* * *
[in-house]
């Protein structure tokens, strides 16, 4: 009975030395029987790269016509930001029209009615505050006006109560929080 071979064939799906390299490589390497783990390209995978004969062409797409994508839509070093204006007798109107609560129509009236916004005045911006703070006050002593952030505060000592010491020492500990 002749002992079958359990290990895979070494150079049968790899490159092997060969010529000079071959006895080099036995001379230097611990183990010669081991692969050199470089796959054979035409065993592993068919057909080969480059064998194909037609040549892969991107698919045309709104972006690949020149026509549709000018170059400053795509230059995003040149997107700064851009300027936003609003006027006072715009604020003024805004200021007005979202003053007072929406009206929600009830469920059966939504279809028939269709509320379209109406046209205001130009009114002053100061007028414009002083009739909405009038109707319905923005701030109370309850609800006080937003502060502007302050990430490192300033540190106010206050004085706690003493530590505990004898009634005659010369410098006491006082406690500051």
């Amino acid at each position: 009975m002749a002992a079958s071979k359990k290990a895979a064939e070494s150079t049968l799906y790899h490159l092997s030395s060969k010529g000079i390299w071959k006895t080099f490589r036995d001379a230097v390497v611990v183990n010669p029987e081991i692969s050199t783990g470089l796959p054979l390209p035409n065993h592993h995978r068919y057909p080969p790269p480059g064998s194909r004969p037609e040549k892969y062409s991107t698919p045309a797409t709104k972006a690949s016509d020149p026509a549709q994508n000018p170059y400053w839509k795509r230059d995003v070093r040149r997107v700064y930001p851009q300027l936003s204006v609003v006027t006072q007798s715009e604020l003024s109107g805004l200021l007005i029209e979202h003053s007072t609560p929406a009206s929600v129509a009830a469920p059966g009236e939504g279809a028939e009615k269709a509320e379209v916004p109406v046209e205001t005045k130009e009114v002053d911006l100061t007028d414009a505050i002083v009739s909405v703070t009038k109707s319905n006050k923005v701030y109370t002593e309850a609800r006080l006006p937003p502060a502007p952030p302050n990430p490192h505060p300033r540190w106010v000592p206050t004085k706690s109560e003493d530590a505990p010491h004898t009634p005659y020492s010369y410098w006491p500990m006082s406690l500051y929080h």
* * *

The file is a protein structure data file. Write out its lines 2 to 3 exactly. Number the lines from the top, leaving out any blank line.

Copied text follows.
């Protein structure tokens, strides 16, 4: 009975030395029987790269016509930001029209009615505050006006109560929080 071979064939799906390299490589390497783990390209995978004969062409797409994508839509070093204006007798109107609560129509009236916004005045911006703070006050002593952030505060000592010491020492500990 002749002992079958359990290990895979070494150079049968790899490159092997060969010529000079071959006895080099036995001379230097611990183990010669081991692969050199470089796959054979035409065993592993068919057909080969480059064998194909037609040549892969991107698919045309709104972006690949020149026509549709000018170059400053795509230059995003040149997107700064851009300027936003609003006027006072715009604020003024805004200021007005979202003053007072929406009206929600009830469920059966939504279809028939269709509320379209109406046209205001130009009114002053100061007028414009002083009739909405009038109707319905923005701030109370309850609800006080937003502060502007302050990430490192300033540190106010206050004085706690003493530590505990004898009634005659010369410098006491006082406690500051």
């Amino acid at each position: 009975m002749a002992a079958s071979k359990k290990a895979a064939e070494s150079t049968l799906y790899h490159l092997s030395s060969k010529g000079i390299w071959k006895t080099f490589r036995d001379a230097v390497v611990v183990n010669p029987e081991i692969s050199t783990g470089l796959p054979l390209p035409n065993h592993h995978r068919y057909p080969p790269p480059g064998s194909r004969p037609e040549k892969y062409s991107t698919p045309a797409t709104k972006a690949s016509d020149p026509a549709q994508n000018p170059y400053w839509k795509r230059d995003v070093r040149r997107v700064y930001p851009q300027l936003s204006v609003v006027t006072q007798s715009e604020l003024s109107g805004l200021l007005i029209e979202h003053s007072t609560p929406a009206s929600v129509a009830a469920p059966g009236e939504g279809a028939e009615k269709a509320e379209v916004p109406v046209e205001t005045k130009e009114v002053d911006l100061t007028d414009a505050i002083v009739s909405v703070t009038k109707s319905n006050k923005v701030y109370t002593e309850a609800r006080l006006p937003p502060a502007p952030p302050n990430p490192h505060p300033r540190w106010v000592p206050t004085k706690s109560e003493d530590a505990p010491h004898t009634p005659y020492s010369y410098w006491p500990m006082s406690l500051y929080h």